Key Highlights of the Non-Fiscal Amendments contemplated under the Finance (No. 2) Bill of 2019

Key Highlights of the Non-Fiscal Amendments contemplated under the Finance (No. 2) Bill of 2019

July 12, 2019 CORP, Industries, states 0

The Finance (No. 2) Bill 2019 introduced before the Lok Sabha has proposed Amendments to the following Enactments –

  • Reserve Bank of India Act, 1934
  • Insurance Act, 1938
  • Securities Contracts (Regulation) Act, 1956
  • Banking Companies (Acquisition and Transfer of Undertakings) Act, 1970
  • General Insurance Business (Nationalisation) Act, 1972
  • Banking Companies (Acquisition And Transfer Of Undertakings) Act, 1980
  • National Housing Bank Act, 1987
  • Prohibition of Benami Property Transactions Act, 1988
  • Securities and Exchange Board of India Act, 1992
  • Central Road and Infrastructure Fund Act, 2000
  • Finance Act, 2002
  • Unit Trust of India (Transfer of Undertaking and Repeal) Act, 2002
  • Prevention of Money-Laundering Act, 2002
  • Finance (No.2) Act, 2004
  • Payment And Settlement Systems Act, 2007
  • Black Money (Undisclosed Foreign Income and Assets) and Imposition of Tax Act, 2015
  • Finance Act, 2016
  • Finance Act, 2018

The Amendments that will have a direct and pressing impact leading to/altering the existing law has been detailed and discussed in this update.

Amendment to the Payment and Settlement Systems Act, 2007

The Finance Bill proposes to eliminate any direct or indirect charge imposed by banks or system providers for using the electronic modes of payment under the Income-Tax Act, 1961.

Amendment to the Securities Contracts (Regulation) Act, 1956

The Finance Bill proposes to extend the scope of the penalty to furnish any information, documents, books, returns or reports. Earlier information, documents, books, returns or reports had to be submitted solely to a recognised stock exchange, but the Bill proposes that such information, documents, books, returns or reports  also be submitted to the Securities and Exchange Board of India.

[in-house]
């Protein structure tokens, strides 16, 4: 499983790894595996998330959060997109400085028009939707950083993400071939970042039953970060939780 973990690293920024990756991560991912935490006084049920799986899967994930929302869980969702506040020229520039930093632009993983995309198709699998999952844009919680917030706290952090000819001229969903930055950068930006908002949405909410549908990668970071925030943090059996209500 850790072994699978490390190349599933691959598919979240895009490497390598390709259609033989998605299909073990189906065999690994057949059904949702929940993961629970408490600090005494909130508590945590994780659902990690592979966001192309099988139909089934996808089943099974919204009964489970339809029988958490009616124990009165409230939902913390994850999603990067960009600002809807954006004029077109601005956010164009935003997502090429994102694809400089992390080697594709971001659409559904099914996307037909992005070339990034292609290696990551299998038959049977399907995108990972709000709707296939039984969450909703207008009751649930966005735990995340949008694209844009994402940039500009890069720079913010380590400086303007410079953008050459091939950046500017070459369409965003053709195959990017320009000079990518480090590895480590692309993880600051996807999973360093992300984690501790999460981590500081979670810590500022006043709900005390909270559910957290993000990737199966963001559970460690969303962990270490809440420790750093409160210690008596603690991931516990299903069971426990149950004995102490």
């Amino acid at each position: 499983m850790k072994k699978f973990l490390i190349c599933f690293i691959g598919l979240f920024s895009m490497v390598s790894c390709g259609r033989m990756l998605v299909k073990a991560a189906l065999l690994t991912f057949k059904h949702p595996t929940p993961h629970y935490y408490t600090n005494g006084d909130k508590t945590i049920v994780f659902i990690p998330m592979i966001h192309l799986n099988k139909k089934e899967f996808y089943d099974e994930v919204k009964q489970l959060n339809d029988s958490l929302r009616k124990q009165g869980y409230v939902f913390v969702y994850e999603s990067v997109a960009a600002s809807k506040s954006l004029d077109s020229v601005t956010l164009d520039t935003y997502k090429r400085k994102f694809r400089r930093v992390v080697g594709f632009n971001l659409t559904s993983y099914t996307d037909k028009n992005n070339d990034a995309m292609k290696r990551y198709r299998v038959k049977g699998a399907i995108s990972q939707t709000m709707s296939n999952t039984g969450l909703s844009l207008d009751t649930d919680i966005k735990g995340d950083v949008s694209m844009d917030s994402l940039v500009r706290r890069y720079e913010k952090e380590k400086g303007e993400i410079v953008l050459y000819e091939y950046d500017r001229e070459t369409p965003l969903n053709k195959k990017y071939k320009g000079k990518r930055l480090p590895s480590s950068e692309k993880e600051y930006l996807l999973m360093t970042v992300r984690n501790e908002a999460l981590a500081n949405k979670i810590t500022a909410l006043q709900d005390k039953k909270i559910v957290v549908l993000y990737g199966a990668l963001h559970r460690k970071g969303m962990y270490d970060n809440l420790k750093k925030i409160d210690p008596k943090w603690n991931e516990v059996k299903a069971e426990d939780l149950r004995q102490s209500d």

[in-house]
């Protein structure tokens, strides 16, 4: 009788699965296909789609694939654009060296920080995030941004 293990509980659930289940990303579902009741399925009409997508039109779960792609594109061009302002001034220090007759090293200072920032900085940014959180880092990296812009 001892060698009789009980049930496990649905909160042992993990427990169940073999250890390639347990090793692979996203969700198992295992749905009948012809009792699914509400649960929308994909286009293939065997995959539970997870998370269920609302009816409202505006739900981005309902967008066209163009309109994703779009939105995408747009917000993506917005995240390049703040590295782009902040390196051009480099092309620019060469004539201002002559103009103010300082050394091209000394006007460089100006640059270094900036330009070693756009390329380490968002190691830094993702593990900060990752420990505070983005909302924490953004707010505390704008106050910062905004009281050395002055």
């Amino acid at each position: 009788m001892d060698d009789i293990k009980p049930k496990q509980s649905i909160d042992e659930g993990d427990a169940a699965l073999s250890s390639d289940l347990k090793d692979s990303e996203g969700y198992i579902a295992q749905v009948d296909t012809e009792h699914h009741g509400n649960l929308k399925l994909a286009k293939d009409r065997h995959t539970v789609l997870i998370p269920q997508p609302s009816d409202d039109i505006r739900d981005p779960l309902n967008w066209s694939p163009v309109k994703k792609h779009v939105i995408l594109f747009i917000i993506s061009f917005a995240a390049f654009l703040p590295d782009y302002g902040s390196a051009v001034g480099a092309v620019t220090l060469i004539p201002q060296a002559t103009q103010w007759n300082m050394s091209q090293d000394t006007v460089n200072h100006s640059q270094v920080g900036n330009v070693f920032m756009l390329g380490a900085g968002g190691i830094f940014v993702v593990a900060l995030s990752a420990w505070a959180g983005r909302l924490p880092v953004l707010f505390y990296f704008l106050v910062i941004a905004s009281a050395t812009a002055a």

Amendment to the Prevention of Money Laundering Act, 2002

  • The Finance Bill, to enhance due diligence, proposes to add the following responsibilities for reporting authorities (i.e. bank, financial institution, intermediary, etc) –

a) Authentication of Identity Cards of clients

b) Examining the ownership and financial position including sources of funds of the clients

c) Recording purpose behind conducting specified transaction and intended nature of the relationship between the transacting parties.

  • The Bill proposes that transactions cannot be carried out by reporting authorities unless the above conditions are fulfilled by clients.
  • Reporting authority to increase the future monitoring of the business relationship with clients if they perceive transactions as suspicious or likely to involve proceeds of crime.
  • All information obtained by Reporting Authority pertaining to this provision must be retained for a period of five years.

Amendment to the SEBI Act, 1992

  • The Finance Bill proposes to include electronic communication as a legal method of communication for calling a listed company for trial in respect of any proceedings initiated by Securities and Exchange Board of India (“SEBI”) regarding failure to redress investors’ grievances.
  • The Finance Bill proposes to include the activities of knowingly altering, destroying, mutilating, concealing, falsifying, or making a false entry in any information, record, document (including electronic records), as fraudulent and unfair trade practices. The provision also prescribes a hefty penalty of Rs.1,00,000/- which may extend to Rs.10 crore or three times the amount of profit made out of such act, whichever is higher.

Source: Ministry of Finance

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